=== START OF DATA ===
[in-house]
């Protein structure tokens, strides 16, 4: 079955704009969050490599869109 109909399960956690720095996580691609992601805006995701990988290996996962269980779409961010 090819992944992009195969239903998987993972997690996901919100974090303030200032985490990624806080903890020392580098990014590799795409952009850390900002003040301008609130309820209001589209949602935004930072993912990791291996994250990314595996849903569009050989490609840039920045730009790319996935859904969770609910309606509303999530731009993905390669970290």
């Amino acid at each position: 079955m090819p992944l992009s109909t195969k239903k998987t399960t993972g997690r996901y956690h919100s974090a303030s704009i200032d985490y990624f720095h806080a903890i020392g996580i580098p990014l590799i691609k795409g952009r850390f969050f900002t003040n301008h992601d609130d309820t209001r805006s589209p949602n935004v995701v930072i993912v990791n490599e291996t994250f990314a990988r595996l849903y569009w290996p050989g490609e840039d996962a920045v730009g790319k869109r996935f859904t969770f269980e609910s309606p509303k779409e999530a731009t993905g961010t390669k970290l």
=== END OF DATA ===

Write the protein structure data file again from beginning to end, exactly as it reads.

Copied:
[in-house]
């Protein structure tokens, strides 16, 4: 079955704009969050490599869109 109909399960956690720095996580691609992601805006995701990988290996996962269980779409961010 090819992944992009195969239903998987993972997690996901919100974090303030200032985490990624806080903890020392580098990014590799795409952009850390900002003040301008609130309820209001589209949602935004930072993912990791291996994250990314595996849903569009050989490609840039920045730009790319996935859904969770609910309606509303999530731009993905390669970290």
């Amino acid at each position: 079955m090819p992944l992009s109909t195969k239903k998987t399960t993972g997690r996901y956690h919100s974090a303030s704009i200032d985490y990624f720095h806080a903890i020392g996580i580098p990014l590799i691609k795409g952009r850390f969050f900002t003040n301008h992601d609130d309820t209001r805006s589209p949602n935004v995701v930072i993912v990791n490599e291996t994250f990314a990988r595996l849903y569009w290996p050989g490609e840039d996962a920045v730009g790319k869109r996935f859904t969770f269980e609910s309606p509303k779409e999530a731009t993905g961010t390669k970290l």